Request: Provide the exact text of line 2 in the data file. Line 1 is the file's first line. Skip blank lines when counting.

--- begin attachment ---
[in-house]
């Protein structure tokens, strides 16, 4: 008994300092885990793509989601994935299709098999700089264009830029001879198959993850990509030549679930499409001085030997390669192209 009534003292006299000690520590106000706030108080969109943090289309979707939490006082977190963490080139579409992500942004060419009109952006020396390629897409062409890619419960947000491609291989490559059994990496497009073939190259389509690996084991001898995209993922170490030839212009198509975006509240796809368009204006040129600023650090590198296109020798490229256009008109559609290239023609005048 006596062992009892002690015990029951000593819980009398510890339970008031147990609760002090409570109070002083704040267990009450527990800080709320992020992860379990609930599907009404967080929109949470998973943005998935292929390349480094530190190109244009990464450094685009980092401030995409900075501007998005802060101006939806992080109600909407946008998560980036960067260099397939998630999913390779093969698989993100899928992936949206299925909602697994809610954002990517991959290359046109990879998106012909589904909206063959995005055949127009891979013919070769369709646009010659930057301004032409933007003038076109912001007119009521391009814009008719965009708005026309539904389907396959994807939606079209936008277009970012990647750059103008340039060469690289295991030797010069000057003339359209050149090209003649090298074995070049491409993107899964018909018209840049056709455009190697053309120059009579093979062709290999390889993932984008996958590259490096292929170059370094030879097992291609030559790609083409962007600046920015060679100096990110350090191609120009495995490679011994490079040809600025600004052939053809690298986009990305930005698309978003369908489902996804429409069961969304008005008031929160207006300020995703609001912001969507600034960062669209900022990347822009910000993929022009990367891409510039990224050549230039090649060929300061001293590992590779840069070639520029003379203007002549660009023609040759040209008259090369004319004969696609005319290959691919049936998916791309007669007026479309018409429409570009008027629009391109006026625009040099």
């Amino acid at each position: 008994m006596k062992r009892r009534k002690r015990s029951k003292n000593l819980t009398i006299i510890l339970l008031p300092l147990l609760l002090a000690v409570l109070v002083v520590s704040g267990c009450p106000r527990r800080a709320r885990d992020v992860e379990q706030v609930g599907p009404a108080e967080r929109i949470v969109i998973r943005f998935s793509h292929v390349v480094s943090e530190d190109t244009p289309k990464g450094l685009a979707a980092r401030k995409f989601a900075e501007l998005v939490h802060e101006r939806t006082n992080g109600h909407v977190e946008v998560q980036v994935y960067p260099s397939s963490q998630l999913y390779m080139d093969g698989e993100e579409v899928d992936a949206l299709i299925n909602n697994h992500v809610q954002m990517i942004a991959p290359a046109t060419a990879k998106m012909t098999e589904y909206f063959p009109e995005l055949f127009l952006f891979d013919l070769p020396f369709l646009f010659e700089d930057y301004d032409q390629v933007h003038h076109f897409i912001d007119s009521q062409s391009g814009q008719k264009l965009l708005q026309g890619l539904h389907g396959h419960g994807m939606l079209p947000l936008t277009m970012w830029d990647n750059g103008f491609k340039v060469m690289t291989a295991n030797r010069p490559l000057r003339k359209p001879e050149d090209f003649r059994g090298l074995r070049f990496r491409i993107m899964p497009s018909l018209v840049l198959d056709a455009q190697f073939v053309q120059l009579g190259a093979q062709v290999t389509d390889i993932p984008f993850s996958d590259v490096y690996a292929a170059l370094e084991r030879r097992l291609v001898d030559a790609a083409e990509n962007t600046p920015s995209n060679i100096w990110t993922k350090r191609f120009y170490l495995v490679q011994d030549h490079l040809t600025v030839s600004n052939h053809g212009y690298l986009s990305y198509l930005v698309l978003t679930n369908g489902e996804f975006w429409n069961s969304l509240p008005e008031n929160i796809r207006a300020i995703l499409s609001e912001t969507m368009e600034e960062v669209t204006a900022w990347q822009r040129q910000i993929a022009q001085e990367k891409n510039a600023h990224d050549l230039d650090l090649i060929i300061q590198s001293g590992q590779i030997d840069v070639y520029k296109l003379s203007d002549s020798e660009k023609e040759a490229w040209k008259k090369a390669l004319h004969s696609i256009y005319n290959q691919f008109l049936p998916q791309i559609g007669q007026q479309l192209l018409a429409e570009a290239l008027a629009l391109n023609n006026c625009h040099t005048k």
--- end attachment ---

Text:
């Protein structure tokens, strides 16, 4: 008994300092885990793509989601994935299709098999700089264009830029001879198959993850990509030549679930499409001085030997390669192209 009534003292006299000690520590106000706030108080969109943090289309979707939490006082977190963490080139579409992500942004060419009109952006020396390629897409062409890619419960947000491609291989490559059994990496497009073939190259389509690996084991001898995209993922170490030839212009198509975006509240796809368009204006040129600023650090590198296109020798490229256009008109559609290239023609005048 006596062992009892002690015990029951000593819980009398510890339970008031147990609760002090409570109070002083704040267990009450527990800080709320992020992860379990609930599907009404967080929109949470998973943005998935292929390349480094530190190109244009990464450094685009980092401030995409900075501007998005802060101006939806992080109600909407946008998560980036960067260099397939998630999913390779093969698989993100899928992936949206299925909602697994809610954002990517991959290359046109990879998106012909589904909206063959995005055949127009891979013919070769369709646009010659930057301004032409933007003038076109912001007119009521391009814009008719965009708005026309539904389907396959994807939606079209936008277009970012990647750059103008340039060469690289295991030797010069000057003339359209050149090209003649090298074995070049491409993107899964018909018209840049056709455009190697053309120059009579093979062709290999390889993932984008996958590259490096292929170059370094030879097992291609030559790609083409962007600046920015060679100096990110350090191609120009495995490679011994490079040809600025600004052939053809690298986009990305930005698309978003369908489902996804429409069961969304008005008031929160207006300020995703609001912001969507600034960062669209900022990347822009910000993929022009990367891409510039990224050549230039090649060929300061001293590992590779840069070639520029003379203007002549660009023609040759040209008259090369004319004969696609005319290959691919049936998916791309007669007026479309018409429409570009008027629009391109006026625009040099």